SALT LAKE CITY — The National Cancer Institute estimates more than 10,000 people may die from otherwise preventable cancers because of delayed screening during the COVID-19 pandemic. One Utah man is grateful he went in for colon screening when he noticed he wasn't feeling well.
Last year, Ric Rogers, who typically lives an active lifestyle, wasn't feeling like himself.
"I was playing basketball in the morning with some friends and had some older guys that were just beating me up and down the court," he said "I was thinking, 'Man, I'm getting old fast if I can't keep up with these 60-year-old guys,' and then I almost passed out playing basketball."
That's when he realized he needed to see a doctor. Rogers thought he had anemia which seemed abnormal for a man, but thought his symptoms were strange enough to get help.
"I'm usually the Superman type — you don't go to the doctor unless they absolutely have to," he described.
He's grateful he did. At just 39 years old, he was diagnosed with anemia and with colon cancer.
"It was 10 or 11 polyps and a tumor about the size of a golf ball," he said. "You hear that Stage 3 diagnosis — that was really scary to get."
Intermountain Healthcare's Dr. Mark Lewis, an oncologist at Intermountain Medical Center, says younger people are not immune.
"One in 7 of my patients with colon cancer is under the age of 50," he said. Of those, Lewis says only 20% have a family history of colon cancer.
That's why Lewis says colonoscopy screening is critical, especially during the pandemic. Compared to other regular health screenings, colonoscopy is unique.
"Colonoscopy, however, not just identifies the problem, (but) it could potentially fix the problem because if you go in and you clip a polyp that otherwise was going to grow in with cancer, you're actually intervening on the process," he explained.
Lewis worries that if people delay their regular screening during the pandemic, they will suffer the consequences later.
"Because otherwise, I think, unfortunately, there's going to be an indirect toll from COVID, which is not deaths from the coronavirus, but deaths from other causes that given normal circumstances we could have prevented," Lewis explained.
In October, the U.S. Preventive Services Task Force recommended people of average risk to start screening at age 45 instead of 50.
"That is a huge shift," Lewis said. "That almost immediately qualifies something like 20 million Americans for screening."
Lewis believes this will benefit the public at large. "Almost everybody will merit screening no later than 45," he said.
He says unexplained weight loss, fatigue, or a change in bowel habits like blood in stool could indicate something is wrong.
"So when you're losing weight, unintentionally, meaning there's no change in your diet, (or) there's no change in your exercise pattern, that unfortunately makes us worry that there's some hidden source of caloric output," he said. "You could be bleeding daily and lose over a liter of blood in just a little bit over a month and not even know it."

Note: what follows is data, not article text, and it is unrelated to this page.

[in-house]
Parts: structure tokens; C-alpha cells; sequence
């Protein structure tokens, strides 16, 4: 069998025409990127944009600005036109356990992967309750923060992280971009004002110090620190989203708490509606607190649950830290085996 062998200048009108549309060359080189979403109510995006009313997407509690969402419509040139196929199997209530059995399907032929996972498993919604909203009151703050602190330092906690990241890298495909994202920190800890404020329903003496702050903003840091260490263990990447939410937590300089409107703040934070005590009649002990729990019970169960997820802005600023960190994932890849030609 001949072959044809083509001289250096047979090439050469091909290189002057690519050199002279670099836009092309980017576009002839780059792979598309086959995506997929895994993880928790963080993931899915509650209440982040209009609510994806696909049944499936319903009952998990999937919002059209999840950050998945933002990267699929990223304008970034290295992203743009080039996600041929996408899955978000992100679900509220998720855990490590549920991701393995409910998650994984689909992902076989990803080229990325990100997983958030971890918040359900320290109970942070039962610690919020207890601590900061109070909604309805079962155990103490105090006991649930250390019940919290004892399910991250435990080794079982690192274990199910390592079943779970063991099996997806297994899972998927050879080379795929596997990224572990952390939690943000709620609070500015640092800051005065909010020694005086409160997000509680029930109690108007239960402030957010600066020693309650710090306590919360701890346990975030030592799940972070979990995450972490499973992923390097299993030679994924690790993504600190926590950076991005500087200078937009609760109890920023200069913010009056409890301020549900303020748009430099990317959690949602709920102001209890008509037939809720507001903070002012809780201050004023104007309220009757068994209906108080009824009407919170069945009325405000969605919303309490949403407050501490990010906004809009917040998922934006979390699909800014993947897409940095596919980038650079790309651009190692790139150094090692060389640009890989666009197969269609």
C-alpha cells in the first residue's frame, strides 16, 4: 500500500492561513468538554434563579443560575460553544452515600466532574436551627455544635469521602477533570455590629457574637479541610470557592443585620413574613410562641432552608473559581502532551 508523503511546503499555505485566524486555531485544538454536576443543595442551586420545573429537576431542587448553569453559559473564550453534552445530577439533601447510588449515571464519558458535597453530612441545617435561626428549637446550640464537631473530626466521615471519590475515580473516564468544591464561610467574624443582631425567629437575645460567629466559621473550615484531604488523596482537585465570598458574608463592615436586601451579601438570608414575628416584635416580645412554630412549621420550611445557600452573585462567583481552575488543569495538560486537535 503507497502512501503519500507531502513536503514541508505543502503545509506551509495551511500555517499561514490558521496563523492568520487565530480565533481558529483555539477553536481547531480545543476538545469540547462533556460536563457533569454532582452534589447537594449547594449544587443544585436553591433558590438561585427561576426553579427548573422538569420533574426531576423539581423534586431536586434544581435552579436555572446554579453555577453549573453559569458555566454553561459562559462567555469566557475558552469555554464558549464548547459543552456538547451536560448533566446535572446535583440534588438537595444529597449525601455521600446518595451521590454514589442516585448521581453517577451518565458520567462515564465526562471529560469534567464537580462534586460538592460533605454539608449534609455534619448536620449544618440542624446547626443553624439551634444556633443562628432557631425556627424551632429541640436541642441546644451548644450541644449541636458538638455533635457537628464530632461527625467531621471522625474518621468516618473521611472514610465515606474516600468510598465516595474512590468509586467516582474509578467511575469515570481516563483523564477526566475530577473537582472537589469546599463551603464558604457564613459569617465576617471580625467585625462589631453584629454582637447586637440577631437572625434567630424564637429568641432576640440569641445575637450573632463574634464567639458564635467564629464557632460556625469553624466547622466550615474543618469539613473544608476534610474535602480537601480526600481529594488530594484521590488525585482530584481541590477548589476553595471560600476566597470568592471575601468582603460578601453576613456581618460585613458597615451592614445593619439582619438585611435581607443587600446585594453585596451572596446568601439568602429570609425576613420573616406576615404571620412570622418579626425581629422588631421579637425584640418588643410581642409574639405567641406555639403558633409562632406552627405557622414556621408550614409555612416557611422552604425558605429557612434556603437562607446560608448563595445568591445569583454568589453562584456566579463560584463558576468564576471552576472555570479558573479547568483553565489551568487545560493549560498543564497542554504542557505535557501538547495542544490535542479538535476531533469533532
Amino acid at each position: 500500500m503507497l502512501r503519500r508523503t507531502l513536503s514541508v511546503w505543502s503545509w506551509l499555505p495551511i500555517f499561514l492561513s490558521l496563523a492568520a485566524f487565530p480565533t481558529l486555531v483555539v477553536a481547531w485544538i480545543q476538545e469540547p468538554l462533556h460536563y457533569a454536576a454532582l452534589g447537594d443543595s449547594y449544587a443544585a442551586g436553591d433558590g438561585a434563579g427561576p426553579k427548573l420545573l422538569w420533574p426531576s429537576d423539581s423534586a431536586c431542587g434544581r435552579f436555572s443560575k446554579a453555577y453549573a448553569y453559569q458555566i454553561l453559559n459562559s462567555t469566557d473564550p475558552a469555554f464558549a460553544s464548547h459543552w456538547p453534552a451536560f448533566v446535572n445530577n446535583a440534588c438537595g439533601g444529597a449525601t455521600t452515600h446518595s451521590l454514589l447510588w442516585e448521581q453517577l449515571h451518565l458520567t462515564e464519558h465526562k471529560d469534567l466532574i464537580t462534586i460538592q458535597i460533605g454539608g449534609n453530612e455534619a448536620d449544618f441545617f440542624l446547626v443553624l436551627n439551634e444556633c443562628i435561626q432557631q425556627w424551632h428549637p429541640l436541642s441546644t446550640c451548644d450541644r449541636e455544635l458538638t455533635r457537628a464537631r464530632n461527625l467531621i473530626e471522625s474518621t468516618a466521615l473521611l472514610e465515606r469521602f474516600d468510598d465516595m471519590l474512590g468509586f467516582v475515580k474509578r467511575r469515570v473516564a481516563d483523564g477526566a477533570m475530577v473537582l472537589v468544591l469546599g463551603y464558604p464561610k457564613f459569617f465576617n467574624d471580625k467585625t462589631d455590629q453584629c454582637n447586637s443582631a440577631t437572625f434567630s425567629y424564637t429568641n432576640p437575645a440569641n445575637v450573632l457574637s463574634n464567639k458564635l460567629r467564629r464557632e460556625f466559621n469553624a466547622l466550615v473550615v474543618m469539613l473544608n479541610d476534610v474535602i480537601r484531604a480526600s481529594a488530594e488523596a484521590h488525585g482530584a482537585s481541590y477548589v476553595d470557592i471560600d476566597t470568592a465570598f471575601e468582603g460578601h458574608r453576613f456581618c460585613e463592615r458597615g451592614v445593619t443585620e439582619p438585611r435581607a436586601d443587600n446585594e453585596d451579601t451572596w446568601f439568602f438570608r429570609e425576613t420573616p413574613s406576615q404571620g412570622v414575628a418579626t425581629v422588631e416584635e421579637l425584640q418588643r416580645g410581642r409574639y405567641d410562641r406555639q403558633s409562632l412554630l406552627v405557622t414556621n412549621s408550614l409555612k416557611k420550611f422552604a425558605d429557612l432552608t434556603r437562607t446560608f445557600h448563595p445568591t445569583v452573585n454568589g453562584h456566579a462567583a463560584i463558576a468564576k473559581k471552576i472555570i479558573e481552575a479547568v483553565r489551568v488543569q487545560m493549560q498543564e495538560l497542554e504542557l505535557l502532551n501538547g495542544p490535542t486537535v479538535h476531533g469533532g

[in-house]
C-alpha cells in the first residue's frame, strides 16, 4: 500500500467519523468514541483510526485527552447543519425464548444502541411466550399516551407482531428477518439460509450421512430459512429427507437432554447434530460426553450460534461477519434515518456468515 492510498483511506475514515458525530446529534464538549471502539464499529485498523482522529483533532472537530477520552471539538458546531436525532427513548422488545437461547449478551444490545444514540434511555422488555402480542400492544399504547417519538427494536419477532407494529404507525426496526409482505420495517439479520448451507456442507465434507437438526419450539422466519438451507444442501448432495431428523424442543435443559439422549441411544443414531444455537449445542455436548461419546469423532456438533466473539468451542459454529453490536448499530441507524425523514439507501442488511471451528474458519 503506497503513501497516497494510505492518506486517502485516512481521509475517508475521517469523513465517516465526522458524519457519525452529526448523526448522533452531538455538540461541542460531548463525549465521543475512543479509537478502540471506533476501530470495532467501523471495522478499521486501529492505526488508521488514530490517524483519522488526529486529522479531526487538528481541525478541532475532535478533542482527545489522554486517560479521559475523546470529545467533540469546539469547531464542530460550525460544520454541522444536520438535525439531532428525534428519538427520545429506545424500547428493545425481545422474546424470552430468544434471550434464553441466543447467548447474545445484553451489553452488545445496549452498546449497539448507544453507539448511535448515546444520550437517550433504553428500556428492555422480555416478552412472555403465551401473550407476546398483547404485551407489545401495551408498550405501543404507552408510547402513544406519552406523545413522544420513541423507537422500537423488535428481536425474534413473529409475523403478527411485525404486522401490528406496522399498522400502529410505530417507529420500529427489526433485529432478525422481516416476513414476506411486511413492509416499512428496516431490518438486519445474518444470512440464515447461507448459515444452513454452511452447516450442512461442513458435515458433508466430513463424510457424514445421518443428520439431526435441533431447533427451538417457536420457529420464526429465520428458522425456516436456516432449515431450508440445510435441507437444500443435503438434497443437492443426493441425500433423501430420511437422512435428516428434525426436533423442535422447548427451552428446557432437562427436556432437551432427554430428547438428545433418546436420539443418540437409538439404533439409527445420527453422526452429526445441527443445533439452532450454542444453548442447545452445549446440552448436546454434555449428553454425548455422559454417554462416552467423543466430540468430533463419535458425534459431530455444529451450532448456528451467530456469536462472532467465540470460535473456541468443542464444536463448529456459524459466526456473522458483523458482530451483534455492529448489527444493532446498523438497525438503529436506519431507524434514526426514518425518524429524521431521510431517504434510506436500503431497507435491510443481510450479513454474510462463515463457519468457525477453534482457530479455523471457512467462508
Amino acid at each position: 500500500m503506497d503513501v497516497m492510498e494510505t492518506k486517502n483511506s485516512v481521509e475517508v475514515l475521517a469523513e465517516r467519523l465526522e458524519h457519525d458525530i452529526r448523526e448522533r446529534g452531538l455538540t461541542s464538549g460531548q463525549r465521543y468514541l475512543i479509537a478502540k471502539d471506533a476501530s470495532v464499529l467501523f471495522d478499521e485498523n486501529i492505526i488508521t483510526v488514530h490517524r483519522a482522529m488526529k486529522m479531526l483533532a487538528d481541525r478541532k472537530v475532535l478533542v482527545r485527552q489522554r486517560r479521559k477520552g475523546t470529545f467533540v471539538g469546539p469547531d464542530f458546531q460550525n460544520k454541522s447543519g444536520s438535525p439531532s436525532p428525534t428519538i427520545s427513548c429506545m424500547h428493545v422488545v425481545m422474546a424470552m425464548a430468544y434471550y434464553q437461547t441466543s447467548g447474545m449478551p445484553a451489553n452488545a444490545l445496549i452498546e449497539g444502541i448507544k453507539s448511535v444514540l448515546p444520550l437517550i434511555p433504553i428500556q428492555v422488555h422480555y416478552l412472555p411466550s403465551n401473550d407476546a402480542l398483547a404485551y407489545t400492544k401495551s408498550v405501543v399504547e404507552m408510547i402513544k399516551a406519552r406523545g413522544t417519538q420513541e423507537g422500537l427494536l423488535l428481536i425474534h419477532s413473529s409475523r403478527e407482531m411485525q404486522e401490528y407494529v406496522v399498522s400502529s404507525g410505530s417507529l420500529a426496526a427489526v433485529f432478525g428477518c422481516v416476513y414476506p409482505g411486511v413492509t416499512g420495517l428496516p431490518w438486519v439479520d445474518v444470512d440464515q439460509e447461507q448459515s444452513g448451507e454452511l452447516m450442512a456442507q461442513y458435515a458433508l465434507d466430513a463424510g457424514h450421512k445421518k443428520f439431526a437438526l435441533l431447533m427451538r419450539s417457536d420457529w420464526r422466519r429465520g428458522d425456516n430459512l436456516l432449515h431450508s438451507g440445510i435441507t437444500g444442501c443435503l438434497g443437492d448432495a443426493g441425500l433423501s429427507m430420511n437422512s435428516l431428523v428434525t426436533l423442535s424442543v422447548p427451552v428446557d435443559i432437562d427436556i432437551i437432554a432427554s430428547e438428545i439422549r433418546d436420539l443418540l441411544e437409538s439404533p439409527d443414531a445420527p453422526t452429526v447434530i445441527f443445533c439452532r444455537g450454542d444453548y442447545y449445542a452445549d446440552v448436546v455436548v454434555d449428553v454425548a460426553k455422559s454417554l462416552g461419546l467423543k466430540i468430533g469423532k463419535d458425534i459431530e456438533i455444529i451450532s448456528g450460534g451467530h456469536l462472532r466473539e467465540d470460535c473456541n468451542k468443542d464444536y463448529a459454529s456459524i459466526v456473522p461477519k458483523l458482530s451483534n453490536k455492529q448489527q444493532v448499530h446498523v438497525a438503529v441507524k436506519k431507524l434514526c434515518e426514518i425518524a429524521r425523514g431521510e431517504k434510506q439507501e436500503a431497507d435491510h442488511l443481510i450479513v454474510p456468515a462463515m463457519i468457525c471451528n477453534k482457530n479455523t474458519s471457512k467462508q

After Rogers' diagnosis, his siblings within 10 years of him and parents were also screened. He said some of them did have precancerous polyps.
"My testing led to them being tested younger than they normally would have, which kind of prevented them from having issues," he said.
Although Rogers wasn't aware of a family history of colon cancer in his family before his diagnosis, he is forging the way for his posterity to hopefully stay healthy.
"It's one of those things where we didn't have history, but in order for there to be history, there's got to be someone that's the first and that was me," he said. "Now all my children will be tested a little bit younger."
Lewis encourages people who do have a family history of colon cancer to get screened at least 10 years earlier than the age of the individual who was affected by the disease. He says some families are just more prone to polyp development.
In addition to colonoscopy, Lewis says there are other testing resources available, although they are not designed to entirely replace colonoscopy screening. He says the Cologuard is a yearly test which examines a stool sample for DNA that would indicate advanced polyp growth or cancer.
While Rogers admits the prep for a colonoscopy isn't always fun, he says it's worth it. "Don't be a wimp, just do it. It's not that bad," he said.
He also encourages people to not disregard new symptoms. "Pay attention to your body," he said. Rogers is glad he was attentive and persistent in expressing his concerns with his primary care physician.
Today Rogers is healthy and feels blessed to be alive to enjoy life with his wife and four young kids. "I feel really blessed that at this point I can say I've got a clean bill of health," he said. "It's helped me to recognize and enjoy and appreciate every moment that I have."
He celebrated his remission by going to Disneyland with his family before the pandemic began.
Lewis says Intermountain clinics are taking great measures to ensure the safety of their patients, like wearing personal protective equipment and spacing out appointments. "We also are exquisitely careful to clean all the surfaces in our exam rooms between patients," Lewis said.